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Sokel

Sokel

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My educated guess:

In PCM mode, the ESS chip first does the usual upsampling and digital filtering, and (sometimes) resampling. This PCM signal is then input to the Delta-Sigma modulator which is PCM in and PCM out, the output only having 6 bits for the final DAC. To get the resolution, dithering with noise shaping is applied, with the output strategically bouncing about +- 2 LSB's. The exact span depends on the current input amplitude and how it maps to the 6bit output transitions, giving a signal-modulated RF glitch energy, which affects the I/V-process -- even for a perfect I/V stage, it seems.

In DSD mode, the signal is 1 bit only and already has the noise shaping applied to it. The final DAC appears to be fed directly with a (even asynchronously) resampled version of that 1-bit stream and the output cells are now switched between large signals on average, not just a few LSB's. This de-correlates the glitch energy from the signal and thus reduces its impact -- a bit of noise is traded for reduced distortion.

At least that's my modelling of what I see going on with the 9038q2m, actual behavior may or may not be completely different. ;-)
You're one of the few who could know and thanks for that.
 

voodooless

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My educated guess:

In PCM mode, the ESS chip first does the usual upsampling and digital filtering, and (sometimes) resampling. This PCM signal is then input to the Delta-Sigma modulator which is PCM in and PCM out, the output only having 6 bits for the final DAC. To get the resolution, dithering with noise shaping is applied, with the output strategically bouncing about +- 2 LSB's. The exact span depends on the current input amplitude and how it maps to the 6bit output transitions, giving a signal-modulated RF glitch energy, which affects the I/V-process -- even for a perfect I/V stage, it seems.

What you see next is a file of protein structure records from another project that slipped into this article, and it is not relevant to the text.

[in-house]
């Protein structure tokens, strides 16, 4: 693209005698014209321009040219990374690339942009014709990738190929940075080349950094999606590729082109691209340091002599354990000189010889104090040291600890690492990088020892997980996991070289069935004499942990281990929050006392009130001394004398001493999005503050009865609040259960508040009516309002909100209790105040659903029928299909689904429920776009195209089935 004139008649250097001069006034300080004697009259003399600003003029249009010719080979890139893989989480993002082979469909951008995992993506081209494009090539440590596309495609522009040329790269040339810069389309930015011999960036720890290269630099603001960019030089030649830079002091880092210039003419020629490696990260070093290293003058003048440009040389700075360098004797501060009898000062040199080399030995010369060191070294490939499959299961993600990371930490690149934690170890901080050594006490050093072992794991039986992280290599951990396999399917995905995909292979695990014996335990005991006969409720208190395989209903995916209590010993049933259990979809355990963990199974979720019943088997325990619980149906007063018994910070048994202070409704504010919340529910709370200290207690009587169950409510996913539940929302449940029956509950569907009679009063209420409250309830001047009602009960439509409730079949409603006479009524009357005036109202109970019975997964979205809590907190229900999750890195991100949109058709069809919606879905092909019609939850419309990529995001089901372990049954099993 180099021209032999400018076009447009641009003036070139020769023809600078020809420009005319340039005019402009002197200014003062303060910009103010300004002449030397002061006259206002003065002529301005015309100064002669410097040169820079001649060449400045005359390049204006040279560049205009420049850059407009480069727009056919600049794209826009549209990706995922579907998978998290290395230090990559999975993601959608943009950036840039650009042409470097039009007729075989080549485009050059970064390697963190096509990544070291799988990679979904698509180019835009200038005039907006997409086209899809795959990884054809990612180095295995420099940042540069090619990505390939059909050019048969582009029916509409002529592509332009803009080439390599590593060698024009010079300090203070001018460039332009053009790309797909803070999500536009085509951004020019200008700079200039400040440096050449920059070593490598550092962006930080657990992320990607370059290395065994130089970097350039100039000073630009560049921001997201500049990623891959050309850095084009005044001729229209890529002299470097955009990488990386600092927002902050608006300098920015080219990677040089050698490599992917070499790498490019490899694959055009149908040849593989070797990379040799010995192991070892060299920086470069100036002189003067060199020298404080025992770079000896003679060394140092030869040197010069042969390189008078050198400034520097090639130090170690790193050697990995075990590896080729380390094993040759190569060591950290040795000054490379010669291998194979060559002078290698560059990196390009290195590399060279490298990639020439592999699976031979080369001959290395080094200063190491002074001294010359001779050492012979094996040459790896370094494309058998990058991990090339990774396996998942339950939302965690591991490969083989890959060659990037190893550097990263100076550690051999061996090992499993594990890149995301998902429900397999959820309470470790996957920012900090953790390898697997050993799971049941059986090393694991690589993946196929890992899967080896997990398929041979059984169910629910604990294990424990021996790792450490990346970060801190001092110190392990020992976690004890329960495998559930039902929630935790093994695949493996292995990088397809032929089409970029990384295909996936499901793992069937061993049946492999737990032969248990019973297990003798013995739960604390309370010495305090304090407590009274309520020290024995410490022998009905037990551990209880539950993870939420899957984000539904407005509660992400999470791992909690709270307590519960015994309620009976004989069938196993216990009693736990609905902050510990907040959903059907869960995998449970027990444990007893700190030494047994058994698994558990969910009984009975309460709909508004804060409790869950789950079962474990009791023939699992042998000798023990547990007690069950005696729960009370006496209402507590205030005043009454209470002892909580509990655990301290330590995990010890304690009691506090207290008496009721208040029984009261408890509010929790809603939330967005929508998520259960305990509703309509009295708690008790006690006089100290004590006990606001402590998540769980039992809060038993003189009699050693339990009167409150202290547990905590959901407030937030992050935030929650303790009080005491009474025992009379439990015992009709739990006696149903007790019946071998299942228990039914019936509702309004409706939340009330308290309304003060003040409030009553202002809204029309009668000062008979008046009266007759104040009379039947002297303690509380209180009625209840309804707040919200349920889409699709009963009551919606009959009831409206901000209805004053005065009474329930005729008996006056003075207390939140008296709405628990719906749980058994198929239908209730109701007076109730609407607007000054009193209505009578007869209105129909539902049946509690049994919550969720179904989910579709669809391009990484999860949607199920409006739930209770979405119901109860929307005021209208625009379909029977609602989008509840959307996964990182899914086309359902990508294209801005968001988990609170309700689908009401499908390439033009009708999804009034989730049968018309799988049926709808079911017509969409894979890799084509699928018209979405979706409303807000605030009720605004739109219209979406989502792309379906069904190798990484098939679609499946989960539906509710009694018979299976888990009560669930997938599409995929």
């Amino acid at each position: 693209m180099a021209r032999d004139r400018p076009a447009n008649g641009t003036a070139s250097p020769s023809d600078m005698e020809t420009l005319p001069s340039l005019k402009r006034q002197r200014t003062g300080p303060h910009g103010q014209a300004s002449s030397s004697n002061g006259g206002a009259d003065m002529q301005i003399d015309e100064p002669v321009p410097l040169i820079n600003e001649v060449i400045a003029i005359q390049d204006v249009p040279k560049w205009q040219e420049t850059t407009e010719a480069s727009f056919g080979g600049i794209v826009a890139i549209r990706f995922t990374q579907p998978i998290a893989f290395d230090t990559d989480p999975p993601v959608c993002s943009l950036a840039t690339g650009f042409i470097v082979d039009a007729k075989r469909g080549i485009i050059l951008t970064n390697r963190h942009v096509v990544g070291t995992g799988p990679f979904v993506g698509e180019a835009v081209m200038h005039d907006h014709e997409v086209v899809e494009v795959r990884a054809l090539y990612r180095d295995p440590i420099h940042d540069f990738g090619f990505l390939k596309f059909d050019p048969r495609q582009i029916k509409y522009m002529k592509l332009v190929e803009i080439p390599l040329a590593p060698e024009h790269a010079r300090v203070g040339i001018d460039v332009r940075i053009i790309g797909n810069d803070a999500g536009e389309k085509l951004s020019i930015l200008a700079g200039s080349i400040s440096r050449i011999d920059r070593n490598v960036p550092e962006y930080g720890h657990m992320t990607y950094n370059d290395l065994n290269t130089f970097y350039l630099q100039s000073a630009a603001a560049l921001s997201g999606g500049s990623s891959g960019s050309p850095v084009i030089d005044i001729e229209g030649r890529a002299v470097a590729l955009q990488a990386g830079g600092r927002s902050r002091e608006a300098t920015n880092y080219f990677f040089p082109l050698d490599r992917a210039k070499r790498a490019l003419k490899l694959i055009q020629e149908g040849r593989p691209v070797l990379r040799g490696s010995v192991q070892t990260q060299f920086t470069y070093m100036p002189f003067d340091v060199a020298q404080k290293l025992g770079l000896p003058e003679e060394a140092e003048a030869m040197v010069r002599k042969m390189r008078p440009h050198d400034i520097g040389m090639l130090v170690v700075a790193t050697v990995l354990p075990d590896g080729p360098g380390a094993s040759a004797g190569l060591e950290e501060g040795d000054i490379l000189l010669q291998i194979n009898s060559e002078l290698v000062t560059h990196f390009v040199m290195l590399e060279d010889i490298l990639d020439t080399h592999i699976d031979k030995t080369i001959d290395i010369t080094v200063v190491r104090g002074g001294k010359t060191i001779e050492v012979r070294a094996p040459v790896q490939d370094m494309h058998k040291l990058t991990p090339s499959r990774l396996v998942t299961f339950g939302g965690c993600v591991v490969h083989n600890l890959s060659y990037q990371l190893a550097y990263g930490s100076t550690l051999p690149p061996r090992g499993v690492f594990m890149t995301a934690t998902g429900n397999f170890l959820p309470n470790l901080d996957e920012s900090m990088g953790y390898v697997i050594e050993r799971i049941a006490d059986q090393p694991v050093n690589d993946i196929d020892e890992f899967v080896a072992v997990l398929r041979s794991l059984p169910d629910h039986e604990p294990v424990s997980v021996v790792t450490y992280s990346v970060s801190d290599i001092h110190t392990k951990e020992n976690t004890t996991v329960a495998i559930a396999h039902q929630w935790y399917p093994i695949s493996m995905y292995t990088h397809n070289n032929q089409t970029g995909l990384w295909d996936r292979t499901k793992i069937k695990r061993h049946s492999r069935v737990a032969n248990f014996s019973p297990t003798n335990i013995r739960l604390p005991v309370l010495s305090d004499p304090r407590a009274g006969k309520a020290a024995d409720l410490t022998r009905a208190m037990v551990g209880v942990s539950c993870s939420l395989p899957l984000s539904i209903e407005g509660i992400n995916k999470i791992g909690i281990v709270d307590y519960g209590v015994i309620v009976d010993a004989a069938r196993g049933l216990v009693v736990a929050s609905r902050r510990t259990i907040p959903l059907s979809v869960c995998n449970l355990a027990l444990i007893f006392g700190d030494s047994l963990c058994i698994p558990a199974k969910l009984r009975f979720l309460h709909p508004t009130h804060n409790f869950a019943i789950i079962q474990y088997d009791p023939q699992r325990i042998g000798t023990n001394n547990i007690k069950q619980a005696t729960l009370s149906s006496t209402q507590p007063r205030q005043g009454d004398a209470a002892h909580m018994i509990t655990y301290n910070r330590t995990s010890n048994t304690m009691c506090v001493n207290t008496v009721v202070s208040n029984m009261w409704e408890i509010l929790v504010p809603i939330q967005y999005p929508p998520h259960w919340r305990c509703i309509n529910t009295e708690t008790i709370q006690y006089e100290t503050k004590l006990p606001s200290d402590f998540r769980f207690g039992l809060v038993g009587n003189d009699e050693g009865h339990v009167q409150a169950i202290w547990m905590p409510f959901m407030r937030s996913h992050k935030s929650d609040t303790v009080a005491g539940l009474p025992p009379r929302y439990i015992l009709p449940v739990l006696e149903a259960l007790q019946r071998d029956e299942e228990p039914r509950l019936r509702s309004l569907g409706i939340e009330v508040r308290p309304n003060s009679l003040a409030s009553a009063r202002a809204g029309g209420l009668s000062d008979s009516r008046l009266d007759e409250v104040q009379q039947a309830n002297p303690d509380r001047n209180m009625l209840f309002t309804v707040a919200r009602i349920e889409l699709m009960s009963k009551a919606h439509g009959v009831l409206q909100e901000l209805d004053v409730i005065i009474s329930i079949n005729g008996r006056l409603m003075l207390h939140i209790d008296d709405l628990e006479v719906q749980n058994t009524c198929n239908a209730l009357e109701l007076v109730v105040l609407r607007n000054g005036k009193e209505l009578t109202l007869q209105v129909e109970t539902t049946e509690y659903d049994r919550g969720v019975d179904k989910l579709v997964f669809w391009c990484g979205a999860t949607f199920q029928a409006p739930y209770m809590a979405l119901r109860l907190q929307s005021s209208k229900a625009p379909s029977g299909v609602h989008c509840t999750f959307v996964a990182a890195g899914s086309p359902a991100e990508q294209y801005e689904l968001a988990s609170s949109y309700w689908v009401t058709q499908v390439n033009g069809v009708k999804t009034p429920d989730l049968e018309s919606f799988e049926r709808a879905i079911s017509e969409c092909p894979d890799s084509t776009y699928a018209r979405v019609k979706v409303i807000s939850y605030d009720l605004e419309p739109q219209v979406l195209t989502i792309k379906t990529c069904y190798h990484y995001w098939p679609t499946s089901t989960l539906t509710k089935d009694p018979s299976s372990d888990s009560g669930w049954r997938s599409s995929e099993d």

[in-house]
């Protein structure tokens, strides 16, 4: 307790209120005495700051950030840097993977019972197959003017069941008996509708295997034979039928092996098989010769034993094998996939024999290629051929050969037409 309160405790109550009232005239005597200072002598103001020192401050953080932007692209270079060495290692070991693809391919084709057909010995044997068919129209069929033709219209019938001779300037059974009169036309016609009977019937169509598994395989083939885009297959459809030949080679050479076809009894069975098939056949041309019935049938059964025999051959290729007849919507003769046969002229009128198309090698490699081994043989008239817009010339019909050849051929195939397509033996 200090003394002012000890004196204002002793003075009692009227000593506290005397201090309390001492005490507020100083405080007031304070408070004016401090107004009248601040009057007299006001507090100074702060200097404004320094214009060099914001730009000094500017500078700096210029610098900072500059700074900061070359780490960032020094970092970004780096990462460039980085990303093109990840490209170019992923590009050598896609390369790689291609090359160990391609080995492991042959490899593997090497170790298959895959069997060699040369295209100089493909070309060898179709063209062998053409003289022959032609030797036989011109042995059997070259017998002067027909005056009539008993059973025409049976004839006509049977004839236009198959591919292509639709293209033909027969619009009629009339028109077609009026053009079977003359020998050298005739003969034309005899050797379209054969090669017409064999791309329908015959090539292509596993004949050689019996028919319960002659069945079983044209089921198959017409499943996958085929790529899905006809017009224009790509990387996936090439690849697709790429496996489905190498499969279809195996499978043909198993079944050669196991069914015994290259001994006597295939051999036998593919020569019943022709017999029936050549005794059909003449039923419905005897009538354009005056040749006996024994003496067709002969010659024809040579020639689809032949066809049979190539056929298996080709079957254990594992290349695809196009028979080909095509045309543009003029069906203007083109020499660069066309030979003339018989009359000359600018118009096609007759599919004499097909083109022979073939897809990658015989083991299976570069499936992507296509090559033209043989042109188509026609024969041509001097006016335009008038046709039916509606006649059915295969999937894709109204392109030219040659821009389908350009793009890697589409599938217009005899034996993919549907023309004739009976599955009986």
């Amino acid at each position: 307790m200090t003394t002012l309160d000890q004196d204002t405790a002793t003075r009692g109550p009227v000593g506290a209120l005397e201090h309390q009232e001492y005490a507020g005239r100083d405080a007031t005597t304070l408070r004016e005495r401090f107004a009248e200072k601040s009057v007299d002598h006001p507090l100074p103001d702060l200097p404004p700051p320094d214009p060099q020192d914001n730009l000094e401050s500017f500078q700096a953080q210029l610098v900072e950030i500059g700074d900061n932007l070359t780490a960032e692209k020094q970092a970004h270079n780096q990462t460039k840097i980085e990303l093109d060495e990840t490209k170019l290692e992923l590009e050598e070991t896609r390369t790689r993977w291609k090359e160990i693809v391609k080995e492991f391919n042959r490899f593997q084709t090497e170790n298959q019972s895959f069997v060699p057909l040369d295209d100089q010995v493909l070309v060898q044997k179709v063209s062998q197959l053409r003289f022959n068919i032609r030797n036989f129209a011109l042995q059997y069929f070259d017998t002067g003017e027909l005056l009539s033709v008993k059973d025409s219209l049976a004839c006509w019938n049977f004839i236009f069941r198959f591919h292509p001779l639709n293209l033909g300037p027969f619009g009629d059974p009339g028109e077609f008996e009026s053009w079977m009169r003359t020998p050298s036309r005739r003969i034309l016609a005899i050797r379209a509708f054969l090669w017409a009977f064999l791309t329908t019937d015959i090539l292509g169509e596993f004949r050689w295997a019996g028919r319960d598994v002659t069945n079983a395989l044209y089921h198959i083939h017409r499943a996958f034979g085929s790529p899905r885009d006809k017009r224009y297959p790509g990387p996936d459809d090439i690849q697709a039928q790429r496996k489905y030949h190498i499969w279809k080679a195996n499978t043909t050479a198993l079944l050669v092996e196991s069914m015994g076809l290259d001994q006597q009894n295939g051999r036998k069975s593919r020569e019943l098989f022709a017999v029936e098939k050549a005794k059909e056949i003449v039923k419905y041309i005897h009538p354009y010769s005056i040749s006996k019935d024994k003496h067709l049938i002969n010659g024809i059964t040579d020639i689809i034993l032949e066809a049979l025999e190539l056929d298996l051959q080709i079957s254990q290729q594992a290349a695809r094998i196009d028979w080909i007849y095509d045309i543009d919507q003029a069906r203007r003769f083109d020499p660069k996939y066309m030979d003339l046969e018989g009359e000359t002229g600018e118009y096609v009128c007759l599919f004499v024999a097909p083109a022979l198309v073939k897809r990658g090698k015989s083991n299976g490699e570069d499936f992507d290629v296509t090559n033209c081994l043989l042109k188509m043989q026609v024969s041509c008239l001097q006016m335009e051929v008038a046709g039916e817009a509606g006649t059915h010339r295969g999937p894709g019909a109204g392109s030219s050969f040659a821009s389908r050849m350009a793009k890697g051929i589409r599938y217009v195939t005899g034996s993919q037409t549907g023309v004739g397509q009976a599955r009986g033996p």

In DSD mode, the signal is 1 bit only and already has the noise shaping applied to it. The final DAC appears to be fed directly with a (even asynchronously) resampled version of that 1-bit stream and the output cells are now switched between large signals on average, not just a few LSB's. This de-correlates the glitch energy from the signal and thus reduces its impact -- a bit of noise is traded for reduced distortion.

At least that's my modelling of what I see going on with the 9038q2m, actual behavior may or may not be completely different. ;-)
That’s probably not correct. From what can be seen from diagrams of the ESS chips, the internal path is always PCM. DSD gets converted to PCM with the same sample rate (by just expanding the bits and applying a selectable low pass), and then the upsampling steps are just skipped. The various chips have some variation here, but they all work in a similar manner.
IMG_6618.jpeg



AKM chips are different. There you can actually ship all the PCM conversion and processing and feed 1-bit to the modulators.

Also: how does one do asynchronous DSD resampling?
 
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BR52

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That’s probably not correct. From what can be seen from diagrams of the ESS chips, the internal path is always PCM. DSD gets converted to PCM with the same sample rate (by just expanding the bits and applying a selectable low pass), and then the upsampling steps are just skipped. The various chips have some variation here, but they all work in a similar manner.

AKM chips are different. There you can actually ship all the PCM conversion and processing and feed 1-bit to the modulators.

Also: how does one do asynchronous DSD resampling?
Thanks this was the information I was looking for. I was not sure about it and could not find the time to figure it out. Better i ask earlier.:)
 
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Sokel

Sokel

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I've been asked to measure how it does with native DSD (no DoP),so here it is played through foobar:
(Archimago's files,thanks for that)

Native 1Khz.PNG


Noise and SINAD is better than DoP and that with attenuation (from DAC's side via Ian's Canada controller),I expect to be better without it.
 
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Sokel

Sokel

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That’s probably not correct. From what can be seen from diagrams of the ESS chips, the internal path is always PCM. DSD gets converted to PCM with the same sample rate (by just expanding the bits and applying a selectable low pass), and then the upsampling steps are just skipped. The various chips have some variation here, but they all work in a similar manner.
View attachment 297279


AKM chips are different. There you can actually ship all the PCM conversion and processing and feed 1-bit to the modulators.

Also: how does one do asynchronous DSD resampling?